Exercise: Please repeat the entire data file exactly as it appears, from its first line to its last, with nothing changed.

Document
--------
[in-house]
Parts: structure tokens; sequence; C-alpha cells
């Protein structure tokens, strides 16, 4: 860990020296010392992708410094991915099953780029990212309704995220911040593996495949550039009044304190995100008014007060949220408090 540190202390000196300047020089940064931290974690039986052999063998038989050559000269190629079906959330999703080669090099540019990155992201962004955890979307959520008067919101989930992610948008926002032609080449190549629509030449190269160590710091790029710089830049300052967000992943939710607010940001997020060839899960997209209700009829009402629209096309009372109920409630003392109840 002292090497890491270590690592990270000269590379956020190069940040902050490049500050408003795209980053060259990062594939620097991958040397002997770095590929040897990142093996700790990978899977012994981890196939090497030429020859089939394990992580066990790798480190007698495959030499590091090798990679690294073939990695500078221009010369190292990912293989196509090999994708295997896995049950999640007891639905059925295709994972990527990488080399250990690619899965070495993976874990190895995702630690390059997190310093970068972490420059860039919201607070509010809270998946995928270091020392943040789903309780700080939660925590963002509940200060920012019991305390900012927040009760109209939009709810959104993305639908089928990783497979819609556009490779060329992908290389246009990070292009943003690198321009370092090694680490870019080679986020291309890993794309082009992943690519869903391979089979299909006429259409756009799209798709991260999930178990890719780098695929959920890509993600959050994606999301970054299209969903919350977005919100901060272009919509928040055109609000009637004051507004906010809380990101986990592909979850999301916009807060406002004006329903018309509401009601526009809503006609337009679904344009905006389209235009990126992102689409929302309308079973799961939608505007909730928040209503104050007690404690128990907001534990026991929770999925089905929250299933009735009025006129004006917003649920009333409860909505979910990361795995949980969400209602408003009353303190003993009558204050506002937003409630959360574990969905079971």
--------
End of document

[in-house]
Parts: structure tokens; sequence; C-alpha cells
């Protein structure tokens, strides 16, 4: 860990020296010392992708410094991915099953780029990212309704995220911040593996495949550039009044304190995100008014007060949220408090 540190202390000196300047020089940064931290974690039986052999063998038989050559000269190629079906959330999703080669090099540019990155992201962004955890979307959520008067919101989930992610948008926002032609080449190549629509030449190269160590710091790029710089830049300052967000992943939710607010940001997020060839899960997209209700009829009402629209096309009372109920409630003392109840 002292090497890491270590690592990270000269590379956020190069940040902050490049500050408003795209980053060259990062594939620097991958040397002997770095590929040897990142093996700790990978899977012994981890196939090497030429020859089939394990992580066990790798480190007698495959030499590091090798990679690294073939990695500078221009010369190292990912293989196509090999994708295997896995049950999640007891639905059925295709994972990527990488080399250990690619899965070495993976874990190895995702630690390059997190310093970068972490420059860039919201607070509010809270998946995928270091020392943040789903309780700080939660925590963002509940200060920012019991305390900012927040009760109209939009709810959104993305639908089928990783497979819609556009490779060329992908290389246009990070292009943003690198321009370092090694680490870019080679986020291309890993794309082009992943690519869903391979089979299909006429259409756009799209798709991260999930178990890719780098695929959920890509993600959050994606999301970054299209969903919350977005919100901060272009919509928040055109609000009637004051507004906010809380990101986990592909979850999301916009807060406002004006329903018309509401009601526009809503006609337009679904344009905006389209235009990126992102689409929302309308079973799961939608505007909730928040209503104050007690404690128990907001534990026991929770999925089905929250299933009735009025006129004006917003649920009333409860909505979910990361795995949980969400209602408003009353303190003993009558204050506002937003409630959360574990969905079971």